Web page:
The examples I quoted are of course only illustrations. I am not arguing for the copying of systems, as if they were blueprints for Belgian society. The point is that it is possible to wage a double fight: at the same time taking on “right-wing” concepts such as the liberal free market, austerity, the obsession with privatization and the imperialist interventions abroad, as well as the the “leftist” dogmas such as the elimination of religion from public life, the encroachment of gender ideology, the excessive attention to LGBT identities and the idea of “world citizenship” without roots and without any traditional or national basis.

In fact, this possibility should be obvious. These so-called “right-wing” and “left-wing” themes are already combined and promoted by the propagandists of liberal capitalism and globalism.

The capitalist consumer society and cosmopolitan individualism are not the culture of this country, or even of this continent.

“Socially liberal but economically conservative,” they call it: unbridled capitalism combined with the personal freedom to seek salvation in drugs, sex or any other form of distraction. It is a society that allows just about everything as long as it doesn’t touch the profits that can be made by those at the top. What we know as the right nowadays all too often has a “progressive” liberal agenda as well, such as its opposition to traditional identity and organized religion. On the other hand, the idea of some kind of “superior Western model,” which must be propagated to the rest of the world even against their own will, is now also strongly present on the left.

An answer must be created to this that goes beyond the old left-right dichotomy. The real problem is not the immigrant himself, but the system that has turned migration into a billion-dollar business. And the problem does not lie with the white heterosexual Flemish citizen, but with the system that robs him of his job security, his retirement rights and even of his fundamental personal safety. The prejudices that exist on both the left and the right are standing in the way of a fundamental solution to the problems in society.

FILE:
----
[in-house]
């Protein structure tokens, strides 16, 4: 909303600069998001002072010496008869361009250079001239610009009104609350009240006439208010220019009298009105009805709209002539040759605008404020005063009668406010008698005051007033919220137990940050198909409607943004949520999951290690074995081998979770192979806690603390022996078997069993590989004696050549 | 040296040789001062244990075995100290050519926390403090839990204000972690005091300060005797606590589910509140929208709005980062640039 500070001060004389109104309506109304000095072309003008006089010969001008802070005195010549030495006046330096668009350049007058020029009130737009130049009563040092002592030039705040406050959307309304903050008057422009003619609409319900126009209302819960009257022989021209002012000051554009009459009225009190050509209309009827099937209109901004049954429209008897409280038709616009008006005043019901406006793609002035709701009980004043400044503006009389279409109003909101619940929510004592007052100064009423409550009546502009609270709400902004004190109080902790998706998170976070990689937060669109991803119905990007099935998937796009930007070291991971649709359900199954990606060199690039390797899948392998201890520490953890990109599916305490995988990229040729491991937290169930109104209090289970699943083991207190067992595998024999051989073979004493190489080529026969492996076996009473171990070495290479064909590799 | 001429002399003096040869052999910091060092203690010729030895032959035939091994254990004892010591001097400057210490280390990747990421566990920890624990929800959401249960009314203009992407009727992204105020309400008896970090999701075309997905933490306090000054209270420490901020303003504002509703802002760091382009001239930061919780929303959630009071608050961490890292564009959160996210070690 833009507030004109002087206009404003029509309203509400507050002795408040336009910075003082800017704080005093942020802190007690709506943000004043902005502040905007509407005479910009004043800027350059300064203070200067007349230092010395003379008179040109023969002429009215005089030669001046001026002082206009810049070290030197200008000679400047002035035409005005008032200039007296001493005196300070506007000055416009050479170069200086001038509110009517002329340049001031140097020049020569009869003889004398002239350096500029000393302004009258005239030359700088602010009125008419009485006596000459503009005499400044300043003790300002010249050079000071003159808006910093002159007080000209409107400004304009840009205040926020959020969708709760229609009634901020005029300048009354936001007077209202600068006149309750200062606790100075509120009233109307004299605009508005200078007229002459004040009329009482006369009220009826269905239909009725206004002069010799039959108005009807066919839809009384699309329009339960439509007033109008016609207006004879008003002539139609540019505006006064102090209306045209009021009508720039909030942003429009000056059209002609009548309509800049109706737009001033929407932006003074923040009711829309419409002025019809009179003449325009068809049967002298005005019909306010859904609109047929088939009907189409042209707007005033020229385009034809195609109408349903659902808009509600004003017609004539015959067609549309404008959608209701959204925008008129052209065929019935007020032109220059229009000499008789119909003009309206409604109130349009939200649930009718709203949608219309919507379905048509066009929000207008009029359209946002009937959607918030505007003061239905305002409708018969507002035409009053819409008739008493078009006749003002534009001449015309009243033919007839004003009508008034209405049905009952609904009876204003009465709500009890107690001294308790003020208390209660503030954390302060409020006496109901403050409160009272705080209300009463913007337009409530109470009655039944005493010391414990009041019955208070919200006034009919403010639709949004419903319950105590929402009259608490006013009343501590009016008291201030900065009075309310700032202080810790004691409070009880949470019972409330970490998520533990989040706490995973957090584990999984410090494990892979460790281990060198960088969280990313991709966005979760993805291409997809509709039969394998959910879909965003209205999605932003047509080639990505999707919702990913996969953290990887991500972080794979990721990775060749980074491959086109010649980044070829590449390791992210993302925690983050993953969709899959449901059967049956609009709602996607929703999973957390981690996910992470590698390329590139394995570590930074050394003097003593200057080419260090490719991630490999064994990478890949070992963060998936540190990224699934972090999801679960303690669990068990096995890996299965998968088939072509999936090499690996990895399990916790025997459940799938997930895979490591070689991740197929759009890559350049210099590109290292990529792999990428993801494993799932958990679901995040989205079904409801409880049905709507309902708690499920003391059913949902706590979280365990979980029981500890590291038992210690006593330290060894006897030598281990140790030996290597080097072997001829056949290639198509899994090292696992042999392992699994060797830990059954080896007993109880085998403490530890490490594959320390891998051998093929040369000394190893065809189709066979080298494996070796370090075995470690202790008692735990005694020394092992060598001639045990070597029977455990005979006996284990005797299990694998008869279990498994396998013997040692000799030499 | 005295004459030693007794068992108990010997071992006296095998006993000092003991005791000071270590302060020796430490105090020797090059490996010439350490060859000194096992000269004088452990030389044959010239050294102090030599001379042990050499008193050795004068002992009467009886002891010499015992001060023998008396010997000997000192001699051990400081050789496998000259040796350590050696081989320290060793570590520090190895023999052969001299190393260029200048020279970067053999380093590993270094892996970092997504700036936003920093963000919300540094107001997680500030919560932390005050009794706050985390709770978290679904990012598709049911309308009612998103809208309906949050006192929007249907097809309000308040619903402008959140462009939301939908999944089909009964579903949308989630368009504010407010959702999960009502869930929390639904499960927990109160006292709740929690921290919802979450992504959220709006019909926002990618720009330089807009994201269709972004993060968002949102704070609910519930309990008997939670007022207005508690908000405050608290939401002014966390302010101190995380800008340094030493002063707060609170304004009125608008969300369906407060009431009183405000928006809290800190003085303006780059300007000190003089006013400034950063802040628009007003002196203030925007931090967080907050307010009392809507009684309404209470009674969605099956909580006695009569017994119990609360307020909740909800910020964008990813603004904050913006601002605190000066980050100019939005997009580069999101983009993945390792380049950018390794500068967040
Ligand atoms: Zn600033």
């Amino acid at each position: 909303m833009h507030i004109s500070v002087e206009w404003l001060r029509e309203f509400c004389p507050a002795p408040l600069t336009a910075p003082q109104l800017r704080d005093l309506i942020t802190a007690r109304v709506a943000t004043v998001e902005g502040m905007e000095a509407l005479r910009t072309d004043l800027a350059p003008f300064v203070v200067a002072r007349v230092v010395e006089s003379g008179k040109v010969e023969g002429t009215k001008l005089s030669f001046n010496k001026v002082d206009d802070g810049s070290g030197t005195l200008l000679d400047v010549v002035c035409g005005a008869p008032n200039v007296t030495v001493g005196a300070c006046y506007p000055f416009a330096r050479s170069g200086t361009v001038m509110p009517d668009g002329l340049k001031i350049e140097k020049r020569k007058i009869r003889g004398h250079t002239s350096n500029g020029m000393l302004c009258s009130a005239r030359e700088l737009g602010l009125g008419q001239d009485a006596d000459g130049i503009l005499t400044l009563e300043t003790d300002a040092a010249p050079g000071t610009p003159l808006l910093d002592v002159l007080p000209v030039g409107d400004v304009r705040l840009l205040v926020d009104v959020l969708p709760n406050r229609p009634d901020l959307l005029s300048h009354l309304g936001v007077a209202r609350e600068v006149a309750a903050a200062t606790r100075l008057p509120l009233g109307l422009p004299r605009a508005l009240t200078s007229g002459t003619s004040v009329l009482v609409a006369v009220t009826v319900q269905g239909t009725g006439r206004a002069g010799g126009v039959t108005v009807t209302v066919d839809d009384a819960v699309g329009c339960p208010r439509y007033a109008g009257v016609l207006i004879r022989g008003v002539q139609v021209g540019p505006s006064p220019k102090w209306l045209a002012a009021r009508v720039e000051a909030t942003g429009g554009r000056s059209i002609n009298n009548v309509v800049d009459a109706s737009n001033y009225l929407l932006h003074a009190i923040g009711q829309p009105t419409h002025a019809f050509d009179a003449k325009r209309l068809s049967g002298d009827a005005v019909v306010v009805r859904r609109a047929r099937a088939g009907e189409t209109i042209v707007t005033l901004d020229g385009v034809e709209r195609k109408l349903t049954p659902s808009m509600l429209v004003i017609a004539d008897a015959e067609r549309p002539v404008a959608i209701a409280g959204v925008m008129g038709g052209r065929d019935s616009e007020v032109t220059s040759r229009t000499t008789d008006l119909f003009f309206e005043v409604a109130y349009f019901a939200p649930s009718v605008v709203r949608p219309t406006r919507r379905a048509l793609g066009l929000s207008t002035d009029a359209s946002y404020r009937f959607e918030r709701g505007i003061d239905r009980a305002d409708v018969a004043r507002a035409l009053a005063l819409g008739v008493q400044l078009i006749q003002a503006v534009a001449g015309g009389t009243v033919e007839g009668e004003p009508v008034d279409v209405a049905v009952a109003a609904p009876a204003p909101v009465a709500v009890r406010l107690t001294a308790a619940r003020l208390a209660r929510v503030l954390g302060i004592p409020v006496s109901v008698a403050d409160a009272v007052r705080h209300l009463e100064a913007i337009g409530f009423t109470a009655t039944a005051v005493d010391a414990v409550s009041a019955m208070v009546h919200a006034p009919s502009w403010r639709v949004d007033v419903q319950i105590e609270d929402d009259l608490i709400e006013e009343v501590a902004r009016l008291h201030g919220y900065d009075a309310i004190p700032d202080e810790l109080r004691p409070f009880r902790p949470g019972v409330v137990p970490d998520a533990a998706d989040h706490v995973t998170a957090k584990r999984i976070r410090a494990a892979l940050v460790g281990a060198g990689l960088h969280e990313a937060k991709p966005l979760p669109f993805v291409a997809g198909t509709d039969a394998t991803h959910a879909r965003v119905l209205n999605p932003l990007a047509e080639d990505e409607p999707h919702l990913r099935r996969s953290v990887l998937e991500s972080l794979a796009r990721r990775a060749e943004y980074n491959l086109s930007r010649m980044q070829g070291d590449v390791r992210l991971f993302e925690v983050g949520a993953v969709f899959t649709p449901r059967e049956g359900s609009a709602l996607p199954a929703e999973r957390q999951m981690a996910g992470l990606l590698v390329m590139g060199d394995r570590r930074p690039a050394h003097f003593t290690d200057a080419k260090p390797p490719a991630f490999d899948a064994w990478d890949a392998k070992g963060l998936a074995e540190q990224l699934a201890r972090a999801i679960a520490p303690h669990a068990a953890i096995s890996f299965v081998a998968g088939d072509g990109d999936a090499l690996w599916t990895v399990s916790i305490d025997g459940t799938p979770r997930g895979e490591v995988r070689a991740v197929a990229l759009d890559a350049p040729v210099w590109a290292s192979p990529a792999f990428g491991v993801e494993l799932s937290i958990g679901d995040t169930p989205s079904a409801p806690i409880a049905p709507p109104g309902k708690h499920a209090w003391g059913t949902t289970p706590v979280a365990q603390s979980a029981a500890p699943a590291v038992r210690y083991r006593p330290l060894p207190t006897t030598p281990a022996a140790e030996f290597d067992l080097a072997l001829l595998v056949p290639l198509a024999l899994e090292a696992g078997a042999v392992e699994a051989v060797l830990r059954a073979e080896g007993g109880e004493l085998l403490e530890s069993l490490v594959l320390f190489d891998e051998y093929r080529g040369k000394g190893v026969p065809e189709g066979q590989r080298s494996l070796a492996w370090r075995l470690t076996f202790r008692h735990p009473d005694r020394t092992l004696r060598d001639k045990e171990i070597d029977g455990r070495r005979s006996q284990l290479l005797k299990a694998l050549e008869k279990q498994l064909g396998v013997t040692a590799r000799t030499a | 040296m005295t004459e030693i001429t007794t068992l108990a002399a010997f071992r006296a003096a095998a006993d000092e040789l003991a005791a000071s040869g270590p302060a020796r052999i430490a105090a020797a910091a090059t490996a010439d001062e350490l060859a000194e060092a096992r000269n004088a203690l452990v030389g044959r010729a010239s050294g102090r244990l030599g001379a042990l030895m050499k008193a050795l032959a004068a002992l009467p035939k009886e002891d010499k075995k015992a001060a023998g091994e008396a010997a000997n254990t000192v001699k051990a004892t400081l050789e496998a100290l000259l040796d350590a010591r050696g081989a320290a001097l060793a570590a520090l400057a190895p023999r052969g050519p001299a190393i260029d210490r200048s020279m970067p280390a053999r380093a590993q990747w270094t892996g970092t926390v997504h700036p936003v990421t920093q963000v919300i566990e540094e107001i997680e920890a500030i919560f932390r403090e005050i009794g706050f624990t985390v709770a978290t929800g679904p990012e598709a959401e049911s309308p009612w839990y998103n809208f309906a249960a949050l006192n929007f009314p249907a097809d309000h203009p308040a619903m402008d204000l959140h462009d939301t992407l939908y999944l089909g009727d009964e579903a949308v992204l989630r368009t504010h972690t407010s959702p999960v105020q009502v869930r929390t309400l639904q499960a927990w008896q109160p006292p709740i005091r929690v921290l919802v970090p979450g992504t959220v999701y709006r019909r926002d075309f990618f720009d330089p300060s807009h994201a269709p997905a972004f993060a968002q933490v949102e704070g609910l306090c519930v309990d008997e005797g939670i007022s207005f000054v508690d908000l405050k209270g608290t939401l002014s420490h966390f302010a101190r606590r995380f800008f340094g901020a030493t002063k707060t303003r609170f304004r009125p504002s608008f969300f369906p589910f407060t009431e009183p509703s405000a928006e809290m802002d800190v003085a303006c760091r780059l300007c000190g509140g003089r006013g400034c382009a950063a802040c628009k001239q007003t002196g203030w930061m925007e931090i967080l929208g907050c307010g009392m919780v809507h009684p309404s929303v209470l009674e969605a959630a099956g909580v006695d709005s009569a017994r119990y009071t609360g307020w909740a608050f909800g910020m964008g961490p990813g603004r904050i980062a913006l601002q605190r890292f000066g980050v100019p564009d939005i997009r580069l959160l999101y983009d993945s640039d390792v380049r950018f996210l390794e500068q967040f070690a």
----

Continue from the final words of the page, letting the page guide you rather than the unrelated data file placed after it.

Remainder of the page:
It must be possible to combine social justice and humane economics with the preservation and protection of each country’s own traditional values and national sovereignty. In fact, this was how the left operated for decades, before giving way to a vaguely progressive agenda in the last few decades.

We live in a world of extremely rapid change. The structure of world politics established after the end of the Cold War is disintegrating. Instead of a unipolar model governed by the US and supported by NATO, a multipolar order has emerged — a world in which every civilization has the opportunity to develop itself according to its own identity and its own norms and values. The countries of Europe now also have the opportunity to do exactly this: to put their sovereign identity back in the spotlight and break away from the rootless vision of society imposed on us by the neoliberal elite. The capitalist consumer society and cosmopolitan individualism are not the culture of this country, or even of this continent. It is a structure imposed from above, a structure that can, and must, be broken.

This is why I am sympathetic to the message “beyond left and right.” The main contradiction on the political level is between imperialism, nowadays in the guise of globalism, and the rest of the world. This struggle transcends the outdated contradiction in which our political system is still, all too often, stuck.

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Brecht Jonkers

Brecht Jonkers is a historian and geopolitical analyst from Belgium.